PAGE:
Now more than ever it’s time to move to HTTPS – not just because it’s the secure “cool” thing to do, but because it’s also becoming the standard rather than an afterthought. Scans and crawls in the last six months show HTTPS is growing by leaps and bounds. The barriers that kept people from implementing SSL-based security are things of the past. We now have access to newer and faster protocols, better browser warnings, and many more providers using HTTPS as their standard.
This rapid adoption of HTTPS is not limited to government websites or online shopping. Do you use WordPress to publish your blog posts? WordPress is now rolling out default encryption too.
Just last week my buddy Tom just wrote a bit about Google issuing warnings for websites without a properly installed digital certificate as “Not Secure”, while this week noted security figure Troy Hunt declared we’ve reached the HTTPS tipping point. [Isn’t it time you adopt HTTPS for your site too?]
Please contact SSL.com and find out how we can help you secure your site today.
With a thoughtful, yet decided, hand Google is ushering in a new age of secure Internet communications. Starting this month with the release of Chrome 56, Google will label websites without a properly installed digital certificate as “Not Secure”. Initially, only websites that accept passwords or credit information over HTTP will receive the warning label to the left of the address bar.
But the changes won’t stop there. With the resounding battle cry of “HTTPS everywhere!” the internet behemoth has been urging increased security on the net since June of 2014. “Eventually,” said Google in their September 2016 blog post, “we plan to label all HTTP pages as non-secure, and change the HTTP security indicator to the red triangle that we use for broken HTTPS.”
2017 will be a exciting year for the digital certificate community. One thing we expect to see: more widespread adoption of Certification Authority Authorization (aka CAA).
CAA lets the owner of a domain name designate a specific Certificate Authority (CA), (like SSL.com) to issue digital security certificates for their domain name. This protects websites by helping to prevent mis-issuance of unauthorized certificates.
CAA works by adding small files called Certification Authority Authorization Resource Records (CAA records) as part of the Domain Name System (DNS). These records instruct CAA-compliant certificate authorities how to process requests. CAA is easy to implement and control. Since the owner of any domain already maintains DNS records (to, for instance, point their domain name to the IP address where their site is hosted) they simply add or edit CAA records alongside their other DNS records.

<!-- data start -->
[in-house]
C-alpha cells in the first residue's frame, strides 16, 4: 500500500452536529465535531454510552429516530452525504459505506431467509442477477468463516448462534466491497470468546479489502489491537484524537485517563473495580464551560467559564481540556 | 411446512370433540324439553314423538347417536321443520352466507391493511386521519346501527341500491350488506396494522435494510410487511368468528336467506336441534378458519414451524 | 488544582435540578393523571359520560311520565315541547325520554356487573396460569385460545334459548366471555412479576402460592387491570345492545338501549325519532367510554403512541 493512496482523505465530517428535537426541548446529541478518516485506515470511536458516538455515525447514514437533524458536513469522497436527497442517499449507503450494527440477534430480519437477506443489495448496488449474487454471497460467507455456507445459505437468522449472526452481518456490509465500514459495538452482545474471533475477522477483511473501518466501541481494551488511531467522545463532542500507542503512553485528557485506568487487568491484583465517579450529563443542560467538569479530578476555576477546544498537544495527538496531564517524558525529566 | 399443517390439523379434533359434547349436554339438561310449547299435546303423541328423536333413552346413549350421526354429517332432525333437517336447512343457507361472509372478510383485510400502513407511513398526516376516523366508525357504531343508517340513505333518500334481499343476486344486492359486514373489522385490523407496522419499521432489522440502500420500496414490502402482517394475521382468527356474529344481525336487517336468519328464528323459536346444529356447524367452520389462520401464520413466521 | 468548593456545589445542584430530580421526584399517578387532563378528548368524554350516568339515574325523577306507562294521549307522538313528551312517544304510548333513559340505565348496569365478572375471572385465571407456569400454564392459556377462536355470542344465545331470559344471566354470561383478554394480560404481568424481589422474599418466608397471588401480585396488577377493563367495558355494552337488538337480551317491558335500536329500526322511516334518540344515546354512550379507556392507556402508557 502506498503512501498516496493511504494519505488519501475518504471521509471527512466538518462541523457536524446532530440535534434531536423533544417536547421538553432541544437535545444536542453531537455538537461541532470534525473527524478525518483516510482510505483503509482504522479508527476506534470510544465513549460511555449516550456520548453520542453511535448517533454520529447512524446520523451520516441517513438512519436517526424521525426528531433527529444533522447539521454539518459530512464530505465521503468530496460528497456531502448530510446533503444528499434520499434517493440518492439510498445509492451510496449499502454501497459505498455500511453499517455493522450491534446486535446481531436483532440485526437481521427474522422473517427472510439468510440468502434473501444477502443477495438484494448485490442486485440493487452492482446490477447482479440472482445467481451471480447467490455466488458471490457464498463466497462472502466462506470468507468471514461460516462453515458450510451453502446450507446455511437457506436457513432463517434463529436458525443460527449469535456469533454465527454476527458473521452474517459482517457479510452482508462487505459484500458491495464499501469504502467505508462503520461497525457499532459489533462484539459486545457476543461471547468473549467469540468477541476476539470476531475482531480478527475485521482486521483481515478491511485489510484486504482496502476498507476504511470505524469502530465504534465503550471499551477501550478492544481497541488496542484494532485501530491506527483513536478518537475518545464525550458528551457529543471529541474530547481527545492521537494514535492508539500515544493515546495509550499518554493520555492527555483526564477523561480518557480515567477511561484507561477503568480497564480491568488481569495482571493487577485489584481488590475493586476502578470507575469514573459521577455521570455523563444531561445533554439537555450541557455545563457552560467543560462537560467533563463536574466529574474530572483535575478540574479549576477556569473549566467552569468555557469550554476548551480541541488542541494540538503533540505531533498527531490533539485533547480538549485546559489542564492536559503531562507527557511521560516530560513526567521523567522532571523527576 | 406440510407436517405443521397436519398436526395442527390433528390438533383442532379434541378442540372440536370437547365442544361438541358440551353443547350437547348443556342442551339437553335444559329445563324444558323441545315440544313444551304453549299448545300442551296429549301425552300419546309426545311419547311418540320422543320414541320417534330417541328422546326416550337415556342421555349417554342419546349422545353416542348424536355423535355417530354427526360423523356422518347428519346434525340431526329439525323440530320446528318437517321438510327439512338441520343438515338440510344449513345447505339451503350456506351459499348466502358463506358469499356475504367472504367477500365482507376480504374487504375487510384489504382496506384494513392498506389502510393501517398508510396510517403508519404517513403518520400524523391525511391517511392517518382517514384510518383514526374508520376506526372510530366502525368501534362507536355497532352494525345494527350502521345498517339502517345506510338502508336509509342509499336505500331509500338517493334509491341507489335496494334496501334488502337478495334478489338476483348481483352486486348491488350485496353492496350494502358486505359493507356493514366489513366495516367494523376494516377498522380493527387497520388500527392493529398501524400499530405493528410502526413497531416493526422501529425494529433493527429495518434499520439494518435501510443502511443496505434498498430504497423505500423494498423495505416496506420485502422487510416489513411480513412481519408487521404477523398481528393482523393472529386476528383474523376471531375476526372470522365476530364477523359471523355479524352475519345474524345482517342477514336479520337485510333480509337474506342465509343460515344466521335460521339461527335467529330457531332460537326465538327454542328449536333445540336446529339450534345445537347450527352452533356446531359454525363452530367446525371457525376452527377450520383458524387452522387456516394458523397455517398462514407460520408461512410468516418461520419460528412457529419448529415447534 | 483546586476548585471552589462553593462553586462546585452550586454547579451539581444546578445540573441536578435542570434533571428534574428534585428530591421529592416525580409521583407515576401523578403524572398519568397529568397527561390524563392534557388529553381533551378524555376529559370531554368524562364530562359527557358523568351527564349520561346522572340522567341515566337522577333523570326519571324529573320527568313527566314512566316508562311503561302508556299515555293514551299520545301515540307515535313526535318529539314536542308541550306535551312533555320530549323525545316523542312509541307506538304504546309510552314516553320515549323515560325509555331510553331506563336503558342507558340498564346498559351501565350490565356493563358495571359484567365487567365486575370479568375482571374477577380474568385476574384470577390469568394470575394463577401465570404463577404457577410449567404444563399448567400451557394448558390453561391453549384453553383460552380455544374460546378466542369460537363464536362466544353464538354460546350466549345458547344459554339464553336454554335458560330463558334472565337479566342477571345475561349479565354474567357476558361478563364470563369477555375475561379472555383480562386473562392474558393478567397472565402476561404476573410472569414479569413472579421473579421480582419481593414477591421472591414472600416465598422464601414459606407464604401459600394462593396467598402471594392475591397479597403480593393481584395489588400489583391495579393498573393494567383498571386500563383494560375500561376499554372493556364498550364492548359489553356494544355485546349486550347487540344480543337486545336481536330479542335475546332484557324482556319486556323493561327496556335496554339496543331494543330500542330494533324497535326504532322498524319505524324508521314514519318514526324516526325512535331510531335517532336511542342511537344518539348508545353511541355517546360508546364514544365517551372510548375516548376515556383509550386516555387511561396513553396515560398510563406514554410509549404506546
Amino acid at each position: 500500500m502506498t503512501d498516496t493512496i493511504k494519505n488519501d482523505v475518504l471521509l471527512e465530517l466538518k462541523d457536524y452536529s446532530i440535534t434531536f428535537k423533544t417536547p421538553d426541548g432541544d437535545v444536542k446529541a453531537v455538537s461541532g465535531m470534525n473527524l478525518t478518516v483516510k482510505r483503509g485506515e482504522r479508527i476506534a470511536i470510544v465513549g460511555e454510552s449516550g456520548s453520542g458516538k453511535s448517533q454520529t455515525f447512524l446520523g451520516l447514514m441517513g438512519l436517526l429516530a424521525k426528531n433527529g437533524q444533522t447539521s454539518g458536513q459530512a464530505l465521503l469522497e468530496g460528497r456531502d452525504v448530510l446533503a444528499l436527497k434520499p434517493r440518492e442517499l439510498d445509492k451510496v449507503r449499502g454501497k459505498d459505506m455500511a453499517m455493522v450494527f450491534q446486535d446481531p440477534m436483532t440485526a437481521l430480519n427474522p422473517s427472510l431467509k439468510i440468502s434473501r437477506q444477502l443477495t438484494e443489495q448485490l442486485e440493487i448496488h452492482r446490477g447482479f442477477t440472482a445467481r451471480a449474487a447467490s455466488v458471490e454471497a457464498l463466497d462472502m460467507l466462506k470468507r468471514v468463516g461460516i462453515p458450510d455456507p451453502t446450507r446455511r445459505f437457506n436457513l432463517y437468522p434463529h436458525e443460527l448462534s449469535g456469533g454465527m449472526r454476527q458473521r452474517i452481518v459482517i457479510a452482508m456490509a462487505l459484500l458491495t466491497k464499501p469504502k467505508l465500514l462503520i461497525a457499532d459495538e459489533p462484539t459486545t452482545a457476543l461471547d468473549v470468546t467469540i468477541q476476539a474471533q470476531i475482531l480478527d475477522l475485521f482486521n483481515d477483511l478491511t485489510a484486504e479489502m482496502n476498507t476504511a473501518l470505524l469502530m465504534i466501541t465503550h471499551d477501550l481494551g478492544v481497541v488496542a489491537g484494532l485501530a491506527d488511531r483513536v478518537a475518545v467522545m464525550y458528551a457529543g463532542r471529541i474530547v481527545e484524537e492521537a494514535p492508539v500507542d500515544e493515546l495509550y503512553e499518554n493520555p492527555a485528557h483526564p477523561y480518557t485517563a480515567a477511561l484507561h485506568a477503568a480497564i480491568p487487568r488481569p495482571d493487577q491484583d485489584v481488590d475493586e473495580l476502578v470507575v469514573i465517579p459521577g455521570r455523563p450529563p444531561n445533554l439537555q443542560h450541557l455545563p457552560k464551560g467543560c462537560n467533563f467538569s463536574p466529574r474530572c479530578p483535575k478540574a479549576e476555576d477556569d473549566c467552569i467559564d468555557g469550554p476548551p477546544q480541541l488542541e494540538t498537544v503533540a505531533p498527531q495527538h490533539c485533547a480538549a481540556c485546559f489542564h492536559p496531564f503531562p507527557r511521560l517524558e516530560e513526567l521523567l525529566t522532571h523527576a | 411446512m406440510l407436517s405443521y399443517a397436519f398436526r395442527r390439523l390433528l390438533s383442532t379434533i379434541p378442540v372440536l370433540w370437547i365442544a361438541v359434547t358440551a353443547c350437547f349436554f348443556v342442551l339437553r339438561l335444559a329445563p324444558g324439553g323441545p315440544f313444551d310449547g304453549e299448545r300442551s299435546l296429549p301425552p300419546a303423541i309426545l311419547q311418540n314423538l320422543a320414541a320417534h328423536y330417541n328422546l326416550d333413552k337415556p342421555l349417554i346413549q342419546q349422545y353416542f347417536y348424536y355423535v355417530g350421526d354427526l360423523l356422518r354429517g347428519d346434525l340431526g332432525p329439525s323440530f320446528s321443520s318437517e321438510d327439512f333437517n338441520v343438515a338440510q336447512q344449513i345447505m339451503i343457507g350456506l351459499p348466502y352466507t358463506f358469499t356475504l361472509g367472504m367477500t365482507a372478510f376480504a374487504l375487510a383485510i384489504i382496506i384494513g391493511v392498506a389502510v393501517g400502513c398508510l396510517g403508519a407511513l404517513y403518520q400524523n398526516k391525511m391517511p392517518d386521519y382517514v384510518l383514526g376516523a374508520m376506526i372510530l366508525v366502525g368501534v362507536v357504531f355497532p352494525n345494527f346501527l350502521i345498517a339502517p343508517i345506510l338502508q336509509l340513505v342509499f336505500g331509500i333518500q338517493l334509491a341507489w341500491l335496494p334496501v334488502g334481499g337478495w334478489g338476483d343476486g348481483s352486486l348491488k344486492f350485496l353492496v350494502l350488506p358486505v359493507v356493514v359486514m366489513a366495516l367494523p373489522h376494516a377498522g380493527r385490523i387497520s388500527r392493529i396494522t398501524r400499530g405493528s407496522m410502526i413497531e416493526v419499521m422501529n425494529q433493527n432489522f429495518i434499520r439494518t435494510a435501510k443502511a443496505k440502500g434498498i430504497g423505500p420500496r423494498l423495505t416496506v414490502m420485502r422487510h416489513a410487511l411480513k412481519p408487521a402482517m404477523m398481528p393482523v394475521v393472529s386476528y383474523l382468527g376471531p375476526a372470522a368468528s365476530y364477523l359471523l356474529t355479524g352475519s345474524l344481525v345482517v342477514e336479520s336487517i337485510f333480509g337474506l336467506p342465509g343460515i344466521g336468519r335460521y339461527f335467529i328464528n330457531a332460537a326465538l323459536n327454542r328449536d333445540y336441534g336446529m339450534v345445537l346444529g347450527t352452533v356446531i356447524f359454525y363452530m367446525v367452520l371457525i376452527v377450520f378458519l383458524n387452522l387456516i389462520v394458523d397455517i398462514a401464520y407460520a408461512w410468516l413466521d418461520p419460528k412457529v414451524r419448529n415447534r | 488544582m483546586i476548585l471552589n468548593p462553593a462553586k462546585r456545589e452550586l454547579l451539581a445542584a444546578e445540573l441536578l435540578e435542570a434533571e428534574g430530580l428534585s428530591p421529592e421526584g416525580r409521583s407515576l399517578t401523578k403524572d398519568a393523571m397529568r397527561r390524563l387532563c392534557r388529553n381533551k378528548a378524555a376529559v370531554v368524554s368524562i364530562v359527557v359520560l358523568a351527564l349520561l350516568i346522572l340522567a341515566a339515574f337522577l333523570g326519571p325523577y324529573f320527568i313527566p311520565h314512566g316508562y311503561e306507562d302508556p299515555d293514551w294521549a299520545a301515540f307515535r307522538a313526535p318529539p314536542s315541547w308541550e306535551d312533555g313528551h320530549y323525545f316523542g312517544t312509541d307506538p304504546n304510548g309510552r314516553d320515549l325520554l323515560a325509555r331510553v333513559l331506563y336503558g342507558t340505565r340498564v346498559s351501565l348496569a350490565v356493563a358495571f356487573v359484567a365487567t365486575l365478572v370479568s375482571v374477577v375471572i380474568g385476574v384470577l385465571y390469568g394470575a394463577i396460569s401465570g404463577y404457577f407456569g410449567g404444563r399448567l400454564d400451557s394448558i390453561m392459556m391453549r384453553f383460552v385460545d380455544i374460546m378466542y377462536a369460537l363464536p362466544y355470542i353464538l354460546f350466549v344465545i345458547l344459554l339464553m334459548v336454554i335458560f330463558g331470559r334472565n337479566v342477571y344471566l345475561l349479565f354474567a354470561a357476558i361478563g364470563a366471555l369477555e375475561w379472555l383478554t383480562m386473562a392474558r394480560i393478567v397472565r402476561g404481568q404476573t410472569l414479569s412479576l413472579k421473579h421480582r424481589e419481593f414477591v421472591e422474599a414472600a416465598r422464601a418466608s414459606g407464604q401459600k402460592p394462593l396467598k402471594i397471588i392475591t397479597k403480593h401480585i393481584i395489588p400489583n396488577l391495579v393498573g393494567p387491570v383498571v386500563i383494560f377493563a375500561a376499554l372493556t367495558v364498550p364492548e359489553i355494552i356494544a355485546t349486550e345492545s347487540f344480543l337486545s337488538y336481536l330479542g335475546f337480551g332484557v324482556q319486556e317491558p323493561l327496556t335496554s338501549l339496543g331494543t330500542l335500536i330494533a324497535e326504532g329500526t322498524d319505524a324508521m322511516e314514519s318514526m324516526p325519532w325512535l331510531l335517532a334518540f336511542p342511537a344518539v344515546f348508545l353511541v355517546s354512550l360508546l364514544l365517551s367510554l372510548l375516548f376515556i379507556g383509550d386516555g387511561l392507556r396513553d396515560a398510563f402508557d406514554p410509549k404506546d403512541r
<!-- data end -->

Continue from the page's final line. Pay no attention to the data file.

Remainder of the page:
Widespread use of CAA can reduce risk of certificate mis-issuance and protect your domain, website,business and online identity.
The downside: not all certificate authorities currently support CAA (it is currently recommended but not required) and until all CAs adopt CAA it can’t stop every certificate mis-issuance.
That said, we expect CAA to see broader use in 2017, and SSL.com would like you to consider using CAA records for yourself. We’ve written an article to help give a more in-depth understanding of CAA, including how to set up your own CAA records. (If you want even more detail consult the original Internet Engineering Task Force Certification Authority Authorization standards document, RFC 6844 – be warned, it’s not for the faint of heart.)
And as always, please contact us to find out how SSL.com can help you with Certification Authority Authorization today!
On February 10th, Cisco Systems patched a serious vulnerability (a buffer overflow exploit) in their Cisco ASA Software, used in firewalls, routers and other security appliances. This threat could allow a remote, unauthenticated attacker to gain complete control of a targeted system.
With over a million devices in use on the Internet, it’s only a matter of time before nefarious organizations move to take advantage of this opportunity. Although Cisco reports no cases of “malicious use” of this vulnerability in the wild, the Internet Storm Center has noted a large increase in UDP traffic on the port considered most likely to be attacked, and we urge any and all customers of SSL.com that use Cisco ASA devices to update their firmware immediately.
Instructions on how to download the software update to correct this issue can be obtained directly from Cisco here.
A detailed technical report has also been released by security researchers from Exodus Intelligence (the discoverers of the exploit).
Image: Evan Amos
As Bruce Schneier and others have reported, your friends at the National Security Agency’s Information Assurance Directorate (IAD) recently issued a FAQ regarding their new Commercial National Security Algorithm Suite, intended to futureproof national security systems against the looming threat of quantum computing. Among their recommendations is the use of SHA-384 to sign certificates (a step up from SHA-2, the current industry standard ).
One small issue with the IAD’s link to their FAQ – it throws this message when clicked:
A quick check at SSLShopper shows that the certificate for iad.gov uses an obsolete (and dangerous) SHA-1 signature, and apparently has a broken chain of trust to boot – problems serious enough to get red-flagged by all modern browsers.
Further proof, we guess, that security is tough to get perfect – even when you’re a branch of the NSA.
The (insecure-as-of-this-writing) link to the IAD FAQ is here – use at your own risk.